Then why call him God?


The issue is raised in light of the sovereignty of God. How could a holy and loving God, who is in control of all things allow evil to exist?


This is a question that has kept brilliant minds in philosophy and theology busy for millennia, and we still don't have a more definitive answer than for God's glory. 

However, if we, like God, knew all things—then why call him God? But, since we don't, we do. Ergo, his sovereign reign and rule is in no jeopardy from mankind.


Do not dignify the problem of evil as if it's a logically valid impasse to faith in God. Rather, present it as prima facie evidence for God's existence in an evil world. Doing so, you will never be at a loss for examples of Satan's handiwork in this world as his minions go about fulfilling scripture calling good—evil, and evil—good.


"Therefore, it should not be thought that "the problem of evil" is anything like an intellectual basis for lack of faith in God. It is rather simply the personal expression of such a lack of faith. What we find is that unbelievers who challenge the Christian faith end up reasoning in circles. Because they lack faith in God, they begin by arguing that evil is incompatible with the goodness and power of God. When they are presented with a logically adequate and Biblically supported solution to the problem of evil (viz., God has a morally sufficient but undisclosed reason for the evil that exists), they refuse to accept it, again because of their lack of faith in God. They would rather be left unable to give an account of any moral judgment whatsoever (about things being good or evil) than to submit to the ultimate and unchallengeable moral authority of God. That is a price too high to pay, both philosophically and personally."  Greg Bahnsen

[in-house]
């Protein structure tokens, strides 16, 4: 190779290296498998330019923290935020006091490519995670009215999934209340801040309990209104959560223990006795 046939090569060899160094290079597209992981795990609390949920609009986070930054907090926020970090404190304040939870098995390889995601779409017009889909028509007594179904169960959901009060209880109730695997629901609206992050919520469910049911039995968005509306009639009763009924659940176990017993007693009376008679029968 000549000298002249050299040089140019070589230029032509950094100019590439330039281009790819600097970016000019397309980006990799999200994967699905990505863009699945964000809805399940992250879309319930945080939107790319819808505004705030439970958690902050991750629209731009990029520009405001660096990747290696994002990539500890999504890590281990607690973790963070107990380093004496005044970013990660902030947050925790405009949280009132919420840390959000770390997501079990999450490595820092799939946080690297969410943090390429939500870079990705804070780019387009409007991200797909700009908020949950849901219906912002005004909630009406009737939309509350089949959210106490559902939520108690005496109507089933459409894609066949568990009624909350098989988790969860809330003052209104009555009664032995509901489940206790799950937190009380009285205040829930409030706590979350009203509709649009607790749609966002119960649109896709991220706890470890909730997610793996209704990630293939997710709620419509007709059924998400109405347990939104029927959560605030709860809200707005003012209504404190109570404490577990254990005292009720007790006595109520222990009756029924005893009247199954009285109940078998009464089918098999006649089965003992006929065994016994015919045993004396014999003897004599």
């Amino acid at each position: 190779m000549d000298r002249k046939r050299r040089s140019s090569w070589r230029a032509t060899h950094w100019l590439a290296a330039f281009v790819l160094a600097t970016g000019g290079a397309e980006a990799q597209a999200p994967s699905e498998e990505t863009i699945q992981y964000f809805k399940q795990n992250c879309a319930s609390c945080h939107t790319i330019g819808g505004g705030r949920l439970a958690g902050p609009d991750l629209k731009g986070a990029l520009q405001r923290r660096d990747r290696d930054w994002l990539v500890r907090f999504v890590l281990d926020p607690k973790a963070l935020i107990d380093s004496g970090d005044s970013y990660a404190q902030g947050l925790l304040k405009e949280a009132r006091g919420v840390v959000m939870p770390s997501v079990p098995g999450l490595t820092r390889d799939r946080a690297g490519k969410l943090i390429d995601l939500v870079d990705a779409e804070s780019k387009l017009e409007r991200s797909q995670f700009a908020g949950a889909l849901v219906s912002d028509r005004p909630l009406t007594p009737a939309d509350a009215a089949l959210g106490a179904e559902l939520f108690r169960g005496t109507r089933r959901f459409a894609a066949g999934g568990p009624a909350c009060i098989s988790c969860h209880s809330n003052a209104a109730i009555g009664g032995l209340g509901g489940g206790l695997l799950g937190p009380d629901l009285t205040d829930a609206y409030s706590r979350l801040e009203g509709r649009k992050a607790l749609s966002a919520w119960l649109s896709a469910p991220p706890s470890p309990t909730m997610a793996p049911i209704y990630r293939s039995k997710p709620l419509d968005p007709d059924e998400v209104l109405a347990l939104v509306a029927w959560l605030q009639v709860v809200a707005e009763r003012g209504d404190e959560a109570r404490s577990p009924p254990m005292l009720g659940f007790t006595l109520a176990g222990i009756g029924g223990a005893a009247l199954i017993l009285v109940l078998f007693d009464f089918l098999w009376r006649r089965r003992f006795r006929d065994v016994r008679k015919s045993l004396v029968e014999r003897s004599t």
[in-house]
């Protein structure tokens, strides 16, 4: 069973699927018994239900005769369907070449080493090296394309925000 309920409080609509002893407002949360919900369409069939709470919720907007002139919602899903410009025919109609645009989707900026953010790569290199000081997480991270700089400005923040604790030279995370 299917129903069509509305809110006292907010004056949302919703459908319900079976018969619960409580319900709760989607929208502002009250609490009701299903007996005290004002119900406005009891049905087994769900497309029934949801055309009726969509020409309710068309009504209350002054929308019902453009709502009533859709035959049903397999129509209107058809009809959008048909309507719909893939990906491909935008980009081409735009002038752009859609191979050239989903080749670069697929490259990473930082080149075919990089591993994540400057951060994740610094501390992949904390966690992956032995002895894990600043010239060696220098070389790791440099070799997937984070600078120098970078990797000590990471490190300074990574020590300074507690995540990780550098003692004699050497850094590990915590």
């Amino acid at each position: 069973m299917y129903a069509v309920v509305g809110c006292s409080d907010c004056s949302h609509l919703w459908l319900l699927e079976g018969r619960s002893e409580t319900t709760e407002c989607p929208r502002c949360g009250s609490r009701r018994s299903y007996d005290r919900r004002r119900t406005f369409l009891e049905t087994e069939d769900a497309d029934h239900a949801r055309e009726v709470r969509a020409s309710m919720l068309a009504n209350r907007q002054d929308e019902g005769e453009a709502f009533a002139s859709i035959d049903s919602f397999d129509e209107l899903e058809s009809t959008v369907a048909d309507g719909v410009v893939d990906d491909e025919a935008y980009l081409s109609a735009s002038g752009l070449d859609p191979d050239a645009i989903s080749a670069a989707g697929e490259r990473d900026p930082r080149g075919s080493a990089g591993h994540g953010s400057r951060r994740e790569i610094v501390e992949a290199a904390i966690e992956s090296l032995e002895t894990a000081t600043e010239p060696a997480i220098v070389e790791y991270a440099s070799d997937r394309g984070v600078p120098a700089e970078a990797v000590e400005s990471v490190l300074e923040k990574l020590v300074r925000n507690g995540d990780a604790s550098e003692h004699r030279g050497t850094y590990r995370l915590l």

Simple Apologetics 
 A few basic facts: Evil Exists and is Evil. God Exists and is Good. God is Sovereign.